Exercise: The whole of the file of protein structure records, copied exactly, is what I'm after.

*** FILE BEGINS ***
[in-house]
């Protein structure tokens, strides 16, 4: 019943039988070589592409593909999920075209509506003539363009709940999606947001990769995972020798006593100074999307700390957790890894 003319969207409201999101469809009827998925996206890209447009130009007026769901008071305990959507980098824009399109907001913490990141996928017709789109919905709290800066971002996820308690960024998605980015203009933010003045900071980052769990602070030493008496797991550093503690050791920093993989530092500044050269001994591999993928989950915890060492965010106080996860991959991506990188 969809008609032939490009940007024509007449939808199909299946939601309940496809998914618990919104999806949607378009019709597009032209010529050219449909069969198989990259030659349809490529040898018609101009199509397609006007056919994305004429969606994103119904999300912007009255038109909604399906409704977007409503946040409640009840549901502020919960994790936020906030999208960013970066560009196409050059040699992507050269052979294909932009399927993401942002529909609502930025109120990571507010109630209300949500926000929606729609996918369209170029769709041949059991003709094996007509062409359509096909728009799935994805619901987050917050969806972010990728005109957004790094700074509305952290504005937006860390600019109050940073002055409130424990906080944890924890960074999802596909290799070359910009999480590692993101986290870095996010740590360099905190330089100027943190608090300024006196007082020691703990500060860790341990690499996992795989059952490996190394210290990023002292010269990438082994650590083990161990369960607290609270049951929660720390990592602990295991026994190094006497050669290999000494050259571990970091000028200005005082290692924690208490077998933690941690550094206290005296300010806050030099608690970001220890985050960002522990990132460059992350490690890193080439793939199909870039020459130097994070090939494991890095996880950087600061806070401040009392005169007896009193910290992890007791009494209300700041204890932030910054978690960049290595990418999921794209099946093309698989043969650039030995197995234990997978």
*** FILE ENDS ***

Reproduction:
[in-house]
């Protein structure tokens, strides 16, 4: 019943039988070589592409593909999920075209509506003539363009709940999606947001990769995972020798006593100074999307700390957790890894 003319969207409201999101469809009827998925996206890209447009130009007026769901008071305990959507980098824009399109907001913490990141996928017709789109919905709290800066971002996820308690960024998605980015203009933010003045900071980052769990602070030493008496797991550093503690050791920093993989530092500044050269001994591999993928989950915890060492965010106080996860991959991506990188 969809008609032939490009940007024509007449939808199909299946939601309940496809998914618990919104999806949607378009019709597009032209010529050219449909069969198989990259030659349809490529040898018609101009199509397609006007056919994305004429969606994103119904999300912007009255038109909604399906409704977007409503946040409640009840549901502020919960994790936020906030999208960013970066560009196409050059040699992507050269052979294909932009399927993401942002529909609502930025109120990571507010109630209300949500926000929606729609996918369209170029769709041949059991003709094996007509062409359509096909728009799935994805619901987050917050969806972010990728005109957004790094700074509305952290504005937006860390600019109050940073002055409130424990906080944890924890960074999802596909290799070359910009999480590692993101986290870095996010740590360099905190330089100027943190608090300024006196007082020691703990500060860790341990690499996992795989059952490996190394210290990023002292010269990438082994650590083990161990369960607290609270049951929660720390990592602990295991026994190094006497050669290999000494050259571990970091000028200005005082290692924690208490077998933690941690550094206290005296300010806050030099608690970001220890985050960002522990990132460059992350490690890193080439793939199909870039020459130097994070090939494991890095996880950087600061806070401040009392005169007896009193910290992890007791009494209300700041204890932030910054978690960049290595990418999921794209099946093309698989043969650039030995197995234990997978």